The present invention is able to provide the forgoing enhancements, and others which have not been specifically set forth, by providing a unique design of a spacer. In the preferred embodiment, the spacer comprises a frame member which is generally rectangular and which has a thickness which most preferably is sufficient to accommodate a negative electrode plate, a separator and a positive electrode plate of the type known to the art to be useful for the formation of bipolar batteries. The frame member has a rectangular cut out portion to receive the aforementioned battery components. The frame, of uniform thickness, includes at least one passageway, bored from the inside portion of the cut out to the exterior of the frame, thus permitting the free passage of gas or fluid. Two film sheets are placed over the faces of the frame and are adhered to the faces, using adhesives or heat as will be described below. The film is removed from the cut out portion, but in the preferred embodiment extends outwardly from the exterior of the spacer, where the sheets are adhered to one another around the periphery of the spacer, except in the overlap area adjoining the hole in the spacer. At that location the film is left unsealed but in abutting film-film engagement, into which an oil is placed to form a "duck bill" type one-way escape valve. The battery is preferably assembled by placing the active materials for the electrodes on substrates in such a way that adhesion of the substrates to the outer faces of the film covering the spacer, with a separator located therebetween will result in a thin, bipolar configuration having desirable size and safety characteristics. The preferred embodiment will be described in detail below, but the invention is not to be limited thereby. The invention will be set forth in the claims which follow the description of the preferred embodiment, and the structures and methods recited therein, and their equivalents as anticipated in light of the specification, will define the invention.
FIG. 1 is a perspective view of the spacer used in the present invention to form a cell vent, showing in dotted line a vent hole therethrough;
FIG. 2 is a perspective view of an alternative embodiment of the spacer used in the present invention to form a cell vent;
FIG. 3 is a perspective view of the spacer of FIG. 1 showing applied sheeting of polymeric film and showing in exaggerated form on one corner the layers comprising a sheet;
FIG. 4 is a perspective view of the spacer shown in FIG. 1 showing the film sheets removed from the open portions of the spacing and sealed around the periphery thereof except at the area adjacent the spacer vent hole; and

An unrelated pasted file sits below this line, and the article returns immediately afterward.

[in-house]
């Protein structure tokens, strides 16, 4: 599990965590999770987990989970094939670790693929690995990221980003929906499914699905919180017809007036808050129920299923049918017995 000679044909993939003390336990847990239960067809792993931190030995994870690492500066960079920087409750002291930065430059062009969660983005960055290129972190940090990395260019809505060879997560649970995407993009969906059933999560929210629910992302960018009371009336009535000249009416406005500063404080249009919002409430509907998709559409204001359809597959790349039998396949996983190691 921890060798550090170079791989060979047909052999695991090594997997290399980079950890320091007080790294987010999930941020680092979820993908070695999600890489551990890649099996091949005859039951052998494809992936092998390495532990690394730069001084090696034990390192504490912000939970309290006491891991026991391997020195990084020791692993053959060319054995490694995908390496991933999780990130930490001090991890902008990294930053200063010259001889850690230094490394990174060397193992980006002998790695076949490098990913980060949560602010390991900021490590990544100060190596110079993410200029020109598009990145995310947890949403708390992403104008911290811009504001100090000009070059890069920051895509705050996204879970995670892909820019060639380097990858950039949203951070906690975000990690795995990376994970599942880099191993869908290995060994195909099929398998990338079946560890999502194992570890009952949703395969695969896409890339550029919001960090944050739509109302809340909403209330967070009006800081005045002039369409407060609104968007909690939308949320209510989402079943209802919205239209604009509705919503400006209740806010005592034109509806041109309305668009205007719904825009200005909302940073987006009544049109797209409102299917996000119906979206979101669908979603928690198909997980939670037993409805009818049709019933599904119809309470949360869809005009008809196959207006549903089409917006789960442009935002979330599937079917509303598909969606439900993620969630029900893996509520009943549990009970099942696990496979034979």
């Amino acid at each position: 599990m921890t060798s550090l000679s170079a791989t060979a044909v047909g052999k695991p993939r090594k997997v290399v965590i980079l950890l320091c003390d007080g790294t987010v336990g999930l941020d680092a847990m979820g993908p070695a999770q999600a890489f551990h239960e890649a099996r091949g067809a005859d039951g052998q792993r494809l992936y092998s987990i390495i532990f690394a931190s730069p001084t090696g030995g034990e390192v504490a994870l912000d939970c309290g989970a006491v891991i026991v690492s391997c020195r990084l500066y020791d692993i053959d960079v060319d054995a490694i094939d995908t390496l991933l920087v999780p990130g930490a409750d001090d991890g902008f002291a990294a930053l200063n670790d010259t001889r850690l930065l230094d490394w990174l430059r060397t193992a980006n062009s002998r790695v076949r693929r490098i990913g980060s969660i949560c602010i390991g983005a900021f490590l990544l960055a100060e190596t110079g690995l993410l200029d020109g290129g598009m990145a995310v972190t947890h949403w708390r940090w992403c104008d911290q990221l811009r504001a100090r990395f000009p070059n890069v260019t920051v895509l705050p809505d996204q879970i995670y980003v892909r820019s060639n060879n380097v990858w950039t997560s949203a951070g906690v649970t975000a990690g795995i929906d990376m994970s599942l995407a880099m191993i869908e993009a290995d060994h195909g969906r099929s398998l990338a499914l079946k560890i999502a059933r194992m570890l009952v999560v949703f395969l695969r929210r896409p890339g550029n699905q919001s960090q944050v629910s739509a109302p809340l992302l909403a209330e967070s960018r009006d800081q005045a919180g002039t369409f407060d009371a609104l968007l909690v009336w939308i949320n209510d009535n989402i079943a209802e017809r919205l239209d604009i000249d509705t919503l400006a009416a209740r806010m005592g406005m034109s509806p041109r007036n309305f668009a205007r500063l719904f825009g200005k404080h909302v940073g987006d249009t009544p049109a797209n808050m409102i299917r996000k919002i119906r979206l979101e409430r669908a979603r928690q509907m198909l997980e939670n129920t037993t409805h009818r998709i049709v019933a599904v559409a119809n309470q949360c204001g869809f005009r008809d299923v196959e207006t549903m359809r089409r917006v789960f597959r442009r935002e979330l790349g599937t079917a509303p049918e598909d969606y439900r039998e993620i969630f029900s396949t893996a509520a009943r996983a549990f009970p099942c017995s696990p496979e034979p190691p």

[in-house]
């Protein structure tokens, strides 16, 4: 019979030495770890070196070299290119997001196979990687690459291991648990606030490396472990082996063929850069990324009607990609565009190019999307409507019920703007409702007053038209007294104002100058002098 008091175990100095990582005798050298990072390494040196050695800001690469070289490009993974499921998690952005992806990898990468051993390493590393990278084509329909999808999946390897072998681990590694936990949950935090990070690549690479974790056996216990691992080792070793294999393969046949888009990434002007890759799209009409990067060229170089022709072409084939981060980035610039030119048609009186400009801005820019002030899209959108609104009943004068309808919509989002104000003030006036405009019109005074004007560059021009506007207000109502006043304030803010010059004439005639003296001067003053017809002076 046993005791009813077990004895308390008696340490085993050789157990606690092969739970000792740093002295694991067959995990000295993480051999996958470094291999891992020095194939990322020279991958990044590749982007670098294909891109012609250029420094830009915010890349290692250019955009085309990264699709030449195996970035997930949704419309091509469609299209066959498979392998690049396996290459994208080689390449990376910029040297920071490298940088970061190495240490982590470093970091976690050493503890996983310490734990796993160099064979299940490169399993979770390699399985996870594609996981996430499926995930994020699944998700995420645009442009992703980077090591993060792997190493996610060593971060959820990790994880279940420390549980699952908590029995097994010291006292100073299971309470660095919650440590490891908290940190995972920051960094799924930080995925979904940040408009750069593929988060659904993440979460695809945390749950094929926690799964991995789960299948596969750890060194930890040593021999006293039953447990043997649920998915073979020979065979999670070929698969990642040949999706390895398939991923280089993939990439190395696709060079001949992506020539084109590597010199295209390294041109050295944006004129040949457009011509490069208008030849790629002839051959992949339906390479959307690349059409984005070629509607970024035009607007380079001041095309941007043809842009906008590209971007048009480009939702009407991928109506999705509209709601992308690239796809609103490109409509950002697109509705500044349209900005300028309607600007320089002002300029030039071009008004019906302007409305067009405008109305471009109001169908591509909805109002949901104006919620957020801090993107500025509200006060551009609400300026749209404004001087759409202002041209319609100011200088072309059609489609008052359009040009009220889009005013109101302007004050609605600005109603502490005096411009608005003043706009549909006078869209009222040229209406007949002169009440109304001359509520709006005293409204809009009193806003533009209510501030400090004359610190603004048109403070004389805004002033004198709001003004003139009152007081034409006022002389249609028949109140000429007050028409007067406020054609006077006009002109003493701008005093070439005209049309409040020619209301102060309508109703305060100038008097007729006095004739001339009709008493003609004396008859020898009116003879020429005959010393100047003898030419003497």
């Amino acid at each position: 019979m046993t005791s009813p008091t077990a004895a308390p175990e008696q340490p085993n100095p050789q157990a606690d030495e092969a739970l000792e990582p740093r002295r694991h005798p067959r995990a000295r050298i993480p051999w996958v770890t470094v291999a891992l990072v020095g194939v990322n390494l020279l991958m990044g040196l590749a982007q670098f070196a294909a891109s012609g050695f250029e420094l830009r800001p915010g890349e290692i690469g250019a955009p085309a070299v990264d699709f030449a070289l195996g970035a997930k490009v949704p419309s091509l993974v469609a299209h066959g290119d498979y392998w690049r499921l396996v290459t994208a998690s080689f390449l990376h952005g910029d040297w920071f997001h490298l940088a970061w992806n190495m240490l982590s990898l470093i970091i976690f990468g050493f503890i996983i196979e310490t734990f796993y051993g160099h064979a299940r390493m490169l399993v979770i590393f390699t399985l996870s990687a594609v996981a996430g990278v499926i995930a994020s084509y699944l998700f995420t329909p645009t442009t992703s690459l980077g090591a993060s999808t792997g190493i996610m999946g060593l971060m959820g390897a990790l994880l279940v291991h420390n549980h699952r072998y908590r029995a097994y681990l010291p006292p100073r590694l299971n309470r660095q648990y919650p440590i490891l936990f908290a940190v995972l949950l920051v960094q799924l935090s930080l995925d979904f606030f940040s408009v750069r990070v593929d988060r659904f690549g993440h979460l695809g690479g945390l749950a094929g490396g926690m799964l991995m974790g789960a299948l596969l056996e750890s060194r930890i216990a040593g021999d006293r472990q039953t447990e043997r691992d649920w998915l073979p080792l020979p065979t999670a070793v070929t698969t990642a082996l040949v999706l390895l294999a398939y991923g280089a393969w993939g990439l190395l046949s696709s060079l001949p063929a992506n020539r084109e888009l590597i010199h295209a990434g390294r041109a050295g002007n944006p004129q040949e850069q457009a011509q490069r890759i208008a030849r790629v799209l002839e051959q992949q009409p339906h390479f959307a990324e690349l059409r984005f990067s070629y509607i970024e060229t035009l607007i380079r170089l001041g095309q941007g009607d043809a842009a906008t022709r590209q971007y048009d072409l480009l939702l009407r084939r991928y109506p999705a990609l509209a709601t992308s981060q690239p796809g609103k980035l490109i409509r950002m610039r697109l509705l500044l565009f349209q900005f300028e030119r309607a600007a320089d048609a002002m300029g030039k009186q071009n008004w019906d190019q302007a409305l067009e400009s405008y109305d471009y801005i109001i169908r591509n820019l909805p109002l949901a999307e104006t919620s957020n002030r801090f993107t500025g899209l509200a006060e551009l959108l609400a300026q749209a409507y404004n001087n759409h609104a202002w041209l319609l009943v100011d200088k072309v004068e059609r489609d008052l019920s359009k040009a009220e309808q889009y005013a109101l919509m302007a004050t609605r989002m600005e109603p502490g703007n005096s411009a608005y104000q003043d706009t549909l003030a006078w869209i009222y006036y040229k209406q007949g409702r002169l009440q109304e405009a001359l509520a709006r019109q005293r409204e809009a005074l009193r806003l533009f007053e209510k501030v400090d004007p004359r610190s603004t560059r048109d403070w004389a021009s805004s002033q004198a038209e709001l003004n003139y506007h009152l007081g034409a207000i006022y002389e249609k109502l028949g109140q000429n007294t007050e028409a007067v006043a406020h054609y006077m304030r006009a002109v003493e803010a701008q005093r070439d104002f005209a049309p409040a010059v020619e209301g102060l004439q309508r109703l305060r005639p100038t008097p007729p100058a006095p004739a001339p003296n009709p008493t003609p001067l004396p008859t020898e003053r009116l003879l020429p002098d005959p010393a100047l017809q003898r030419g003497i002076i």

FIG. 5 is a sectional view illustrating the construction of a battery, of the bipolar, lead-acid variety, and having two cells for purposes of illustration.
In the FIGURES, like reference numerals are used to indicate like components. Dimensions in the drawings are not to scale so that the components of the invention, and their arrangement and method of attachment, may be better understood.
Referring initially to FIG. 1, a spacer element 10 used in the present invention is shown in perspective fashion. Spacer 10 is a generally planar, generally rectangular sheet having a rectangular opening 12 cut from the center thereof. Spacer 10 is then defined by top border 14, bottom border 16 and side borders 18 and 19. The dimensions of spacer 10, opening 12 and the shape (e.g. square vs. rectangular) will depend on the size and shape of the final battery and can be varied widely.
A single vent passageway 20 is provided at the center of top border 14 extending entirely through it so that fluid or gas could pass freely through passageway 20. More than one passageway could be provided, and the location of the single or multiple passageways 20 is not critical, with respect to their distance from the upper portion of the side borders 18 and 19. The thickness of spacer 10 will also be highly dependent upon the overall design of the final battery, but in the most preferred embodiment, the thickness is approximately the thickness of a positive electrode plus a negative electrode plus a separator sheet, as will become more fully apparent from the description below.
Alternate configurations of spacer 10 may be employed. For example, with reference to FIG. 2, spacer 10A is depicted having a generally planar configuration, with rectangular opening 12A cut from the center thereof. Spacer 10A is defined by side borders 18A and 19A, bottom border 16A and broken top border 14A. Passageway 20A is thus provided at the center of top border 14A and extends entirely through it. In contradistinction to passageway 20 of spacer 10, passageway 20A is cut out from top border 14A such that there is no border left in top border 14A around the passageway. In applications where the thickness of the space is decreased, i.e. less than 0.050 inches, the configuration of spacer 10A may be preferred.